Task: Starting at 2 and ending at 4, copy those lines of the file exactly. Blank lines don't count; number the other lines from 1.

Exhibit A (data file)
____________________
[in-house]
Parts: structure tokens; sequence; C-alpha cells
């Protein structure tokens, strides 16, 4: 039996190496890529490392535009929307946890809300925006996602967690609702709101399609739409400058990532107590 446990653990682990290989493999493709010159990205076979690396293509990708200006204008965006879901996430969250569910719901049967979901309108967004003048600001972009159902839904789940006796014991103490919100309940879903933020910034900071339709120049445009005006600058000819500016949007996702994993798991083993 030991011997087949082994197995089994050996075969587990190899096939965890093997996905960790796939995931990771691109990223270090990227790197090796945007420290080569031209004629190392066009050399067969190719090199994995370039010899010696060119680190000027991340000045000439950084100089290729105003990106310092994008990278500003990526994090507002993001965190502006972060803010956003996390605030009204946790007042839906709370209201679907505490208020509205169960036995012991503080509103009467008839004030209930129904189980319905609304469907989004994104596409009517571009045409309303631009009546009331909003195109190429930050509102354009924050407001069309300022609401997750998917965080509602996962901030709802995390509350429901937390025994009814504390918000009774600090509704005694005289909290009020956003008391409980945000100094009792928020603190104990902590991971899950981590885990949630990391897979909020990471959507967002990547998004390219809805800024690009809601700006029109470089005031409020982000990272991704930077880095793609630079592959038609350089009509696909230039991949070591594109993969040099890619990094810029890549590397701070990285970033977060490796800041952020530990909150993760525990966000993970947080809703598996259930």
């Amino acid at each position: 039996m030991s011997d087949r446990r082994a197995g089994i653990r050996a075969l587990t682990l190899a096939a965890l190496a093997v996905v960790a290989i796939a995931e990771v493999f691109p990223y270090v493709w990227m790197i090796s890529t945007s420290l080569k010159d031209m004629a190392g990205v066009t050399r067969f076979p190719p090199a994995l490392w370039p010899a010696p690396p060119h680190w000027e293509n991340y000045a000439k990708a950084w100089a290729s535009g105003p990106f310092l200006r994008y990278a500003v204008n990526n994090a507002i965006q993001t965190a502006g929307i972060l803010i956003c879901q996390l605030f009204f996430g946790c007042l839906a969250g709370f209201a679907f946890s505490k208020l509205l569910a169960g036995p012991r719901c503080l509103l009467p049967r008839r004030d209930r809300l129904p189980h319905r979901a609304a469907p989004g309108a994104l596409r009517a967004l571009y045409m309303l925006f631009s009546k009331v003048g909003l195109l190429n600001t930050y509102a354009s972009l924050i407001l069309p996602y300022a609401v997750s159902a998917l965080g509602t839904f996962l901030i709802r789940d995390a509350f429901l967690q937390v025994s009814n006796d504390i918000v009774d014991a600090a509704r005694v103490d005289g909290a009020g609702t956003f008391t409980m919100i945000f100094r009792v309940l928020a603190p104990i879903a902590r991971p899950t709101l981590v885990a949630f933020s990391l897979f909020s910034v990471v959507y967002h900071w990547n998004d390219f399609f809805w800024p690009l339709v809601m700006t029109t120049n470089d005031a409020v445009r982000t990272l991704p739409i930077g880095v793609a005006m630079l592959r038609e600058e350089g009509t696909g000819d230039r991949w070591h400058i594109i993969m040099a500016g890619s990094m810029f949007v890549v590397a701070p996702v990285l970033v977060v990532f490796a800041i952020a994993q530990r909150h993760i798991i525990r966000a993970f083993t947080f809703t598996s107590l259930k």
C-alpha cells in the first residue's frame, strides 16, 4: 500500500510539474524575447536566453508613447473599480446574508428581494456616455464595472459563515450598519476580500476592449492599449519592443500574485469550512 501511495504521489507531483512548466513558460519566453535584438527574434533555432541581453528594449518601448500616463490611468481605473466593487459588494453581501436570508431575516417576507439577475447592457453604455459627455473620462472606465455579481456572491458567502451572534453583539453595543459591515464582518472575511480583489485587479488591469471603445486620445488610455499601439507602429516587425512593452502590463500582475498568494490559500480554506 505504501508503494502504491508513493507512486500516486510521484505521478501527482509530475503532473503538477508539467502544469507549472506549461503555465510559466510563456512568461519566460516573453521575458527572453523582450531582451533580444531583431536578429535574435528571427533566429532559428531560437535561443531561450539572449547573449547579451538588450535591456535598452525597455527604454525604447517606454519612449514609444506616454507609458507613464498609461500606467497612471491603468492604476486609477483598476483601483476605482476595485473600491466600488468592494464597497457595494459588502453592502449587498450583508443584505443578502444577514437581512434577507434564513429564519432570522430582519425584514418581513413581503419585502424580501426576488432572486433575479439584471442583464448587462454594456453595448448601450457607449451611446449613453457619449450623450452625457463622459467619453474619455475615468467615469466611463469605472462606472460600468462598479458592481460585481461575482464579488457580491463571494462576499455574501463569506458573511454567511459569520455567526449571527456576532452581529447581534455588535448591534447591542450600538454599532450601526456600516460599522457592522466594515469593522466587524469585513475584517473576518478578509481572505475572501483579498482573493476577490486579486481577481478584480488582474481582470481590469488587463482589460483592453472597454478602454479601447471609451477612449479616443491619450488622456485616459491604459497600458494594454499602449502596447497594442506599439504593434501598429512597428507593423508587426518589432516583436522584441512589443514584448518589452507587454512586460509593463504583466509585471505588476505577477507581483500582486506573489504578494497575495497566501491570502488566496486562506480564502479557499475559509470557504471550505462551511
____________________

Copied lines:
Parts: structure tokens; sequence; C-alpha cells
């Protein structure tokens, strides 16, 4: 039996190496890529490392535009929307946890809300925006996602967690609702709101399609739409400058990532107590 446990653990682990290989493999493709010159990205076979690396293509990708200006204008965006879901996430969250569910719901049967979901309108967004003048600001972009159902839904789940006796014991103490919100309940879903933020910034900071339709120049445009005006600058000819500016949007996702994993798991083993 030991011997087949082994197995089994050996075969587990190899096939965890093997996905960790796939995931990771691109990223270090990227790197090796945007420290080569031209004629190392066009050399067969190719090199994995370039010899010696060119680190000027991340000045000439950084100089290729105003990106310092994008990278500003990526994090507002993001965190502006972060803010956003996390605030009204946790007042839906709370209201679907505490208020509205169960036995012991503080509103009467008839004030209930129904189980319905609304469907989004994104596409009517571009045409309303631009009546009331909003195109190429930050509102354009924050407001069309300022609401997750998917965080509602996962901030709802995390509350429901937390025994009814504390918000009774600090509704005694005289909290009020956003008391409980945000100094009792928020603190104990902590991971899950981590885990949630990391897979909020990471959507967002990547998004390219809805800024690009809601700006029109470089005031409020982000990272991704930077880095793609630079592959038609350089009509696909230039991949070591594109993969040099890619990094810029890549590397701070990285970033977060490796800041952020530990909150993760525990966000993970947080809703598996259930």
């Amino acid at each position: 039996m030991s011997d087949r446990r082994a197995g089994i653990r050996a075969l587990t682990l190899a096939a965890l190496a093997v996905v960790a290989i796939a995931e990771v493999f691109p990223y270090v493709w990227m790197i090796s890529t945007s420290l080569k010159d031209m004629a190392g990205v066009t050399r067969f076979p190719p090199a994995l490392w370039p010899a010696p690396p060119h680190w000027e293509n991340y000045a000439k990708a950084w100089a290729s535009g105003p990106f310092l200006r994008y990278a500003v204008n990526n994090a507002i965006q993001t965190a502006g929307i972060l803010i956003c879901q996390l605030f009204f996430g946790c007042l839906a969250g709370f209201a679907f946890s505490k208020l509205l569910a169960g036995p012991r719901c503080l509103l009467p049967r008839r004030d209930r809300l129904p189980h319905r979901a609304a469907p989004g309108a994104l596409r009517a967004l571009y045409m309303l925006f631009s009546k009331v003048g909003l195109l190429n600001t930050y509102a354009s972009l924050i407001l069309p996602y300022a609401v997750s159902a998917l965080g509602t839904f996962l901030i709802r789940d995390a509350f429901l967690q937390v025994s009814n006796d504390i918000v009774d014991a600090a509704r005694v103490d005289g909290a009020g609702t956003f008391t409980m919100i945000f100094r009792v309940l928020a603190p104990i879903a902590r991971p899950t709101l981590v885990a949630f933020s990391l897979f909020s910034v990471v959507y967002h900071w990547n998004d390219f399609f809805w800024p690009l339709v809601m700006t029109t120049n470089d005031a409020v445009r982000t990272l991704p739409i930077g880095v793609a005006m630079l592959r038609e600058e350089g009509t696909g000819d230039r991949w070591h400058i594109i993969m040099a500016g890619s990094m810029f949007v890549v590397a701070p996702v990285l970033v977060v990532f490796a800041i952020a994993q530990r909150h993760i798991i525990r966000a993970f083993t947080f809703t598996s107590l259930k």